Excerpts from statement by Home Secretary David Blunkett on the release of two boys convicted of killing James Bulger.
"The Parole Board has informed me today of their decision, subject to conditions, to direct the release on life license of Robert Thompson and Jon Venables who were convicted in November 1993 of the murder of James Bulger.
"At the time of the murder both were 10 years old and James Bulger was 2.
"I would wish to make it clear at the outset that this means that Thompson and Venables will be on licence for the rest of their lives. They will be subject to strict licence conditions and liable to immediate recall if there is any concern at any time about their risk.
"First, I offer my deepest sympathy to the family of James Bulger. The circumstances of the killing were horrific and had a profound impact throughout the United Kingdom and beyond.
"We will never forget it and I can well understand how distressing it is for James's family now to hear the news. We all understand that their grief for the loss of their son in such horrible circumstances continues and our thoughts are with them as much today as over the whole period....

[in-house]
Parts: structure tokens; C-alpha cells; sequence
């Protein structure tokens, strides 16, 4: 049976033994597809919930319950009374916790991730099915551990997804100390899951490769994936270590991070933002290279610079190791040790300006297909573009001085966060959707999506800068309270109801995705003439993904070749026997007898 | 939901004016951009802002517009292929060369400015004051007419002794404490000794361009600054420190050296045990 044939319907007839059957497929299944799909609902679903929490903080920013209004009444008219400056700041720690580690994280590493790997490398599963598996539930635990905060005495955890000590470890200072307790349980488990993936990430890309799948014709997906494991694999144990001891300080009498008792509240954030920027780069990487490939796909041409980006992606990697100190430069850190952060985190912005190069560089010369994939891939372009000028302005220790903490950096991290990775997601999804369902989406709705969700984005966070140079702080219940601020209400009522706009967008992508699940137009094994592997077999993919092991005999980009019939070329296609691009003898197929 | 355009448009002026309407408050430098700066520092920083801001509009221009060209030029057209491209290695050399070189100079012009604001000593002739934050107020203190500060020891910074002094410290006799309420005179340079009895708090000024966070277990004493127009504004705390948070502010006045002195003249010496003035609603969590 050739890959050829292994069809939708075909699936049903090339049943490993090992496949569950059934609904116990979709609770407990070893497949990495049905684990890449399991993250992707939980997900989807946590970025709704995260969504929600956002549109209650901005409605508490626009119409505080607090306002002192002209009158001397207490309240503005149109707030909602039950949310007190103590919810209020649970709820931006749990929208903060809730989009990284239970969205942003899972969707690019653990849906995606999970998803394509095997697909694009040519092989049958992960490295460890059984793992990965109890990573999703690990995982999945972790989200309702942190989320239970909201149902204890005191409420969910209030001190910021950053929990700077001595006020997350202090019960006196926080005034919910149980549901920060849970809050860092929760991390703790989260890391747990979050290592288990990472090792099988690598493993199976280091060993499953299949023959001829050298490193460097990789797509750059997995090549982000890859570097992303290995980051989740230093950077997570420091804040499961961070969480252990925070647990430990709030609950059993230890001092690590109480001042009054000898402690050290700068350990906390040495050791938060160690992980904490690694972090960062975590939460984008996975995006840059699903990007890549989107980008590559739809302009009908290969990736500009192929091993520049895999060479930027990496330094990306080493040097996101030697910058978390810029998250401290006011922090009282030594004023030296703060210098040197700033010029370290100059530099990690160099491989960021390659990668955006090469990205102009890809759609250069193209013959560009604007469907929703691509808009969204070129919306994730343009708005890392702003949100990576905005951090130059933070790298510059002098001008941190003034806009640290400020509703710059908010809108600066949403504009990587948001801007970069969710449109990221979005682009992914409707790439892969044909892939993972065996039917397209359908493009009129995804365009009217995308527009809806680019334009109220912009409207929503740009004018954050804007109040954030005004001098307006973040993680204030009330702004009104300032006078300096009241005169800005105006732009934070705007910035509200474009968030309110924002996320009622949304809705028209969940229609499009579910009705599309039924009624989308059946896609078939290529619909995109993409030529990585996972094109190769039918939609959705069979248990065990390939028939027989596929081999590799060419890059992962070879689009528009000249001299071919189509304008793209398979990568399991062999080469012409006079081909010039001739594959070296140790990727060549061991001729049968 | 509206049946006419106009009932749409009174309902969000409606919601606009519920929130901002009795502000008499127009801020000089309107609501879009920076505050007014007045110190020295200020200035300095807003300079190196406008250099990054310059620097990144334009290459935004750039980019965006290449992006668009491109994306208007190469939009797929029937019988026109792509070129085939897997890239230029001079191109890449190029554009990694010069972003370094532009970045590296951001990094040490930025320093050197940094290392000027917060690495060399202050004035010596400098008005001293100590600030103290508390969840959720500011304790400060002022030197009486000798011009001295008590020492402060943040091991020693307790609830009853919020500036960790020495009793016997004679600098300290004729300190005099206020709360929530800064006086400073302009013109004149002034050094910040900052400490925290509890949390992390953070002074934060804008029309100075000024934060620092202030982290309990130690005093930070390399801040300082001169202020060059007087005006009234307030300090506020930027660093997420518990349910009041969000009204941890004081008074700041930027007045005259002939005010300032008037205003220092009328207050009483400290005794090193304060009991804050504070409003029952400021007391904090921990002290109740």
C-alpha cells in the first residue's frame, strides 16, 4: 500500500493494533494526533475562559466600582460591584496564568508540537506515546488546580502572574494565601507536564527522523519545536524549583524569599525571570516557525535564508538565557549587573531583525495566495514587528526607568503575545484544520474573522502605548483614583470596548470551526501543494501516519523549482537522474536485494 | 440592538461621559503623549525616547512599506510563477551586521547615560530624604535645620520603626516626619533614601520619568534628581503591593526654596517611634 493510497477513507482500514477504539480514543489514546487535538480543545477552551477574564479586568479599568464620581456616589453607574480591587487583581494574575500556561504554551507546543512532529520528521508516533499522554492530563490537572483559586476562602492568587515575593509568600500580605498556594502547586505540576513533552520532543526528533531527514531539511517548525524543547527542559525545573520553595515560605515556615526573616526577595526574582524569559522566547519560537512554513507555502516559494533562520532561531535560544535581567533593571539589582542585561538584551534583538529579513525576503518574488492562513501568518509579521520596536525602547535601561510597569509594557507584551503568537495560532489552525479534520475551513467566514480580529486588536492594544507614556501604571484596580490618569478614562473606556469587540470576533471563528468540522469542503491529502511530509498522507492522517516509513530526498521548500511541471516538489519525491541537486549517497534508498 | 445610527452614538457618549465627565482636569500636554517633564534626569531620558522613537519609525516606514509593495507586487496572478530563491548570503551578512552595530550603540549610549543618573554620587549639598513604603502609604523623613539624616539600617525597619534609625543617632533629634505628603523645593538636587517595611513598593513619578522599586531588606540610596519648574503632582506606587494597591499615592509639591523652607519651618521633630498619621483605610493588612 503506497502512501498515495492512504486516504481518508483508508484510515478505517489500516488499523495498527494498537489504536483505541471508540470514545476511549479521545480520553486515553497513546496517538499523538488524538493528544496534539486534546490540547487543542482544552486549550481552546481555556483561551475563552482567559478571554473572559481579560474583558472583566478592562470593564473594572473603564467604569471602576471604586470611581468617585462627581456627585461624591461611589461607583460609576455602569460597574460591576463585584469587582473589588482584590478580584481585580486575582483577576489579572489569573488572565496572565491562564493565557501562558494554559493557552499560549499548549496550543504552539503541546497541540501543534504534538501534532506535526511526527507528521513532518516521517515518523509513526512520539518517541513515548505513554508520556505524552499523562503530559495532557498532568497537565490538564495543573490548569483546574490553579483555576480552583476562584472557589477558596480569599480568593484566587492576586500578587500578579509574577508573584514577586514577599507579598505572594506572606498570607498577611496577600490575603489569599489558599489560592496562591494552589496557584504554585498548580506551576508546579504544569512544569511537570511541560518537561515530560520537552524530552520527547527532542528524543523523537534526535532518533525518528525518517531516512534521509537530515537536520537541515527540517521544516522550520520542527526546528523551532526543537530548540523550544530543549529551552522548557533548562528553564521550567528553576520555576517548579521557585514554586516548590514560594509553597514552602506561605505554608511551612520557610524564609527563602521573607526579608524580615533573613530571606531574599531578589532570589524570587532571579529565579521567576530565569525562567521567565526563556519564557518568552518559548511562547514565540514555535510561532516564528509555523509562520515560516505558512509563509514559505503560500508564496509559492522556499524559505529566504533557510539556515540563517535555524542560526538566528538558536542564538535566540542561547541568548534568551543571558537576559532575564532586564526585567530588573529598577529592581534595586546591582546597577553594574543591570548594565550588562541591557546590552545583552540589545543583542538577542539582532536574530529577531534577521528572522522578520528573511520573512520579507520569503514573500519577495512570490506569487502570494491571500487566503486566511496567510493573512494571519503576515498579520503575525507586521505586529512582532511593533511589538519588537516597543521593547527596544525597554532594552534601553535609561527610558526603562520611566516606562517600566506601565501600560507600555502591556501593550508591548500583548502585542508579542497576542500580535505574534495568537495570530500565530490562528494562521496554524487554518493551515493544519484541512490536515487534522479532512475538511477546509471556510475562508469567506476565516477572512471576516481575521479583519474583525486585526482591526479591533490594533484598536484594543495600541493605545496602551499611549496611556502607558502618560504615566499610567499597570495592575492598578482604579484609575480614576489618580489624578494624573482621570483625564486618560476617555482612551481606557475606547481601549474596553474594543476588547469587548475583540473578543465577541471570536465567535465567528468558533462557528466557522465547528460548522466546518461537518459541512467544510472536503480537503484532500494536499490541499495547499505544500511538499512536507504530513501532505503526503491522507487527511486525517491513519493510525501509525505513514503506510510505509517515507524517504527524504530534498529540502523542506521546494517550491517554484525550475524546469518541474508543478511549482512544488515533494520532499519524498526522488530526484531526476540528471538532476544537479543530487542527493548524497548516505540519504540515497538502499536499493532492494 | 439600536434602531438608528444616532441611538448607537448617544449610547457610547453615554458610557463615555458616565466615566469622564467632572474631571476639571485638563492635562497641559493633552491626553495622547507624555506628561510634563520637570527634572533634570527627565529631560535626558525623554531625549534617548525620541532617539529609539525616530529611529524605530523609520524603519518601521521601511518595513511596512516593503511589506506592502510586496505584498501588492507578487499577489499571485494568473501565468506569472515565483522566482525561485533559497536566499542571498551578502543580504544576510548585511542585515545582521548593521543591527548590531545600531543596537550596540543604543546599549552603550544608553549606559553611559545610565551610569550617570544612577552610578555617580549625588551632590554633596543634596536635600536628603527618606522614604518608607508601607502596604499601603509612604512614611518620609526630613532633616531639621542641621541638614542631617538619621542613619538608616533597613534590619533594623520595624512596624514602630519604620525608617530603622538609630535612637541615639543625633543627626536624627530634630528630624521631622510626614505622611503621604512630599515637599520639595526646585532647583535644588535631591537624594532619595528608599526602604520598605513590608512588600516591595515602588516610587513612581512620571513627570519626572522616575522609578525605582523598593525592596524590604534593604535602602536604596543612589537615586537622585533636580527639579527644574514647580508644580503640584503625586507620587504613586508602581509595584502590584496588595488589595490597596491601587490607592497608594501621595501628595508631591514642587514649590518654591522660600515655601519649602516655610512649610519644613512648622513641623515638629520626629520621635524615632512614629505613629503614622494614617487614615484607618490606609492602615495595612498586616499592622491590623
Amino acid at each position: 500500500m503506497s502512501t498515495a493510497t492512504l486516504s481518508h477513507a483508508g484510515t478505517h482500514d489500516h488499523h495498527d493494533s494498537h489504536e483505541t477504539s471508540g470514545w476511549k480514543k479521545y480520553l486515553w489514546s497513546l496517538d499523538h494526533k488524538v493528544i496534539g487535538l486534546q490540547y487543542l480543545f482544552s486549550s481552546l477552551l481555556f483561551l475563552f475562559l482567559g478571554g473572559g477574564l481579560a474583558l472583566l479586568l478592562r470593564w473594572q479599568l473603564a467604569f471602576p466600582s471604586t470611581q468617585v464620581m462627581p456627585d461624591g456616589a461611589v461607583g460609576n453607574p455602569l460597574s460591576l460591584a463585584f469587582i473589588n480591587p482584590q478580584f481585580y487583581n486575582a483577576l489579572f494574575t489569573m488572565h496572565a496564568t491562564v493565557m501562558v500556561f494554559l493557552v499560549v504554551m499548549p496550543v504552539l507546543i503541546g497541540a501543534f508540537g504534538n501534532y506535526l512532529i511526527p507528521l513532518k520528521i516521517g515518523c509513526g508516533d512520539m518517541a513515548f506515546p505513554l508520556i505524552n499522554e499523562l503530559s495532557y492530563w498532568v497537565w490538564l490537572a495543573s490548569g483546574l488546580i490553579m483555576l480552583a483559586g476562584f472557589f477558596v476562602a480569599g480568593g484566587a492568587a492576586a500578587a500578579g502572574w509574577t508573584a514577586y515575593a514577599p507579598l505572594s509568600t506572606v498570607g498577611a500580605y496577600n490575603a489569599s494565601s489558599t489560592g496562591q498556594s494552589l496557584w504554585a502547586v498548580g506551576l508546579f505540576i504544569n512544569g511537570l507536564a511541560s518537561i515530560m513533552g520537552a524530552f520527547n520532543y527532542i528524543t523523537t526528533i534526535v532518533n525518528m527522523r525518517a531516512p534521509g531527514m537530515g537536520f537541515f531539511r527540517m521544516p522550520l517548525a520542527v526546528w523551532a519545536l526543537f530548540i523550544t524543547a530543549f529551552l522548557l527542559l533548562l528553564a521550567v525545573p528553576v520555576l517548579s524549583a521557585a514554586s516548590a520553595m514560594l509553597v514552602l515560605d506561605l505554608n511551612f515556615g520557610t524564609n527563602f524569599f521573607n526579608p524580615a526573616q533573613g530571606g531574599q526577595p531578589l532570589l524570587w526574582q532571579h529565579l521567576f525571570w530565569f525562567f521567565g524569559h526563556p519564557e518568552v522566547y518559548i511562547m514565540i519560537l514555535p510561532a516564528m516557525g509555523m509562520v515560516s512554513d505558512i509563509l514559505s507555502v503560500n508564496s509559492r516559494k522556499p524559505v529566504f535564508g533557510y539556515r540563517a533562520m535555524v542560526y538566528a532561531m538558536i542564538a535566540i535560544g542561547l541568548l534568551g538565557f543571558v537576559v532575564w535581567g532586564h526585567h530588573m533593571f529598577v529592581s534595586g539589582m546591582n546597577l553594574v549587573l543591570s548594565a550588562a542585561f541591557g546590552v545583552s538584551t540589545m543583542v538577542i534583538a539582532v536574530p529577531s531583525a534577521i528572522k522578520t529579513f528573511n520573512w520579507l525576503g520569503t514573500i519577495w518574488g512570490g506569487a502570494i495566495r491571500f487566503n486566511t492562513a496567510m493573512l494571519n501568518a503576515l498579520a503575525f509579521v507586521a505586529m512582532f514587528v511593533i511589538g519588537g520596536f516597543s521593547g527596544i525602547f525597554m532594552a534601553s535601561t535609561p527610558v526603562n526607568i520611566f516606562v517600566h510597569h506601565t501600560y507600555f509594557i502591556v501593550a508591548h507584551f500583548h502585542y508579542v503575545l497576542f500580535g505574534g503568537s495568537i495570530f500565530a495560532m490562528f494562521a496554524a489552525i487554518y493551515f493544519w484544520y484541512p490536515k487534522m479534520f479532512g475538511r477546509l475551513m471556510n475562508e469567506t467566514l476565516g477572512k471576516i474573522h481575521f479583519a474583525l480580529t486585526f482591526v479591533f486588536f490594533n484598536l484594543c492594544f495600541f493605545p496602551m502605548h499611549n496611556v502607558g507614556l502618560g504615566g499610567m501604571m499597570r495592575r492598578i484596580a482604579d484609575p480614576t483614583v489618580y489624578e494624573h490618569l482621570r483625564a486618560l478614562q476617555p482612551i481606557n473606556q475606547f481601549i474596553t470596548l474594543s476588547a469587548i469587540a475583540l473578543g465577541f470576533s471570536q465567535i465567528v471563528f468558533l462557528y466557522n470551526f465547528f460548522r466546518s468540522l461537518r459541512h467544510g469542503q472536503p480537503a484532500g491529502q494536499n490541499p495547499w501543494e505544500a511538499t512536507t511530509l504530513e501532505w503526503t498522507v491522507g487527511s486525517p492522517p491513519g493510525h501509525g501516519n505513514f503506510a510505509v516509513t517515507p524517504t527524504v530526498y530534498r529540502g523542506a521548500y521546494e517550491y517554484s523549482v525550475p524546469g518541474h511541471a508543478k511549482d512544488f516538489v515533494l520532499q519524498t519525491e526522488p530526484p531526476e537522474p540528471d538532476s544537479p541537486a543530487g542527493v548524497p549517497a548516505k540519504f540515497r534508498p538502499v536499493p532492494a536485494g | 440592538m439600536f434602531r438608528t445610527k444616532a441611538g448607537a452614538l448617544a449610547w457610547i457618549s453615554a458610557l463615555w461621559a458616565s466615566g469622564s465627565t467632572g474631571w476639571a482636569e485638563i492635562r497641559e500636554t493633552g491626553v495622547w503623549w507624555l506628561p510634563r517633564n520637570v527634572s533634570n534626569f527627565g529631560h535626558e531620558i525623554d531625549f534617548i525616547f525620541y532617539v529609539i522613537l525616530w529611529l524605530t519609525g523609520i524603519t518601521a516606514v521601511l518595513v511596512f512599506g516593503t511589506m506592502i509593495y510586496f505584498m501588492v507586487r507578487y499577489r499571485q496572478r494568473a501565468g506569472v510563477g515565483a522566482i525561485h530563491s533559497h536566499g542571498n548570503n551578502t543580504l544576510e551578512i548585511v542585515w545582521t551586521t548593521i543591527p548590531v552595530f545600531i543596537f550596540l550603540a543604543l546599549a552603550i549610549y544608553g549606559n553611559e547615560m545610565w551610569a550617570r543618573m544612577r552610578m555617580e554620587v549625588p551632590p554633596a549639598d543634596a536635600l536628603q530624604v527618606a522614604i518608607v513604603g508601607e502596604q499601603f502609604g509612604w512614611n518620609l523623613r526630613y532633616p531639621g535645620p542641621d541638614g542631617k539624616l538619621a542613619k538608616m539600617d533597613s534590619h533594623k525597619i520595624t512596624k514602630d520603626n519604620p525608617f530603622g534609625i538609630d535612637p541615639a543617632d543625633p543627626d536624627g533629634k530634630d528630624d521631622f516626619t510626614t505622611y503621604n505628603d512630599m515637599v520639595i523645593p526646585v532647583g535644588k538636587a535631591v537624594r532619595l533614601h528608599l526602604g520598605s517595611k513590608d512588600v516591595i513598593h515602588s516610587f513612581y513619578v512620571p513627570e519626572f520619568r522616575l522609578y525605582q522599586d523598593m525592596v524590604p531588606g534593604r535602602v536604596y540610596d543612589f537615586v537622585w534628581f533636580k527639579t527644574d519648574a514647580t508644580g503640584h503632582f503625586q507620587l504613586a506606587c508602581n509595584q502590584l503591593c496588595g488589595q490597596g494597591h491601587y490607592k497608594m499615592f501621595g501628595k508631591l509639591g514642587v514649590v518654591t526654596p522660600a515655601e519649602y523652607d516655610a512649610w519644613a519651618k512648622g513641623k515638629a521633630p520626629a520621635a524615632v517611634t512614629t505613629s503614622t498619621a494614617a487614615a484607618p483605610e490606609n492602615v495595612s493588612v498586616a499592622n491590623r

"The murder of young James Bulger was a terrible event for his family and the whole nation. But no public interest would be served by pursuing the perpetrators now that the Parole Board has decided that it is no longer necessary for the protection of the public that they should be confined.
"The injunction was granted because there was a real and strong possibility that their lives would be at risk if their identities became known.
"Thompson and Venables are not free – as I have said they will remain on life license for the rest of their lives and are liable to be recalled to custody at any time if there is any evidence that they present a risk to the public.
"The life licences include conditions which prohibit Thompson and Venables, whether directly or indirectly, from contacting or attempting to contact the family of James Bulger or each other.
"They will also be prohibited from entering the Metropolitan County of Merseyside without the prior written consent of their supervising officers."Reuse content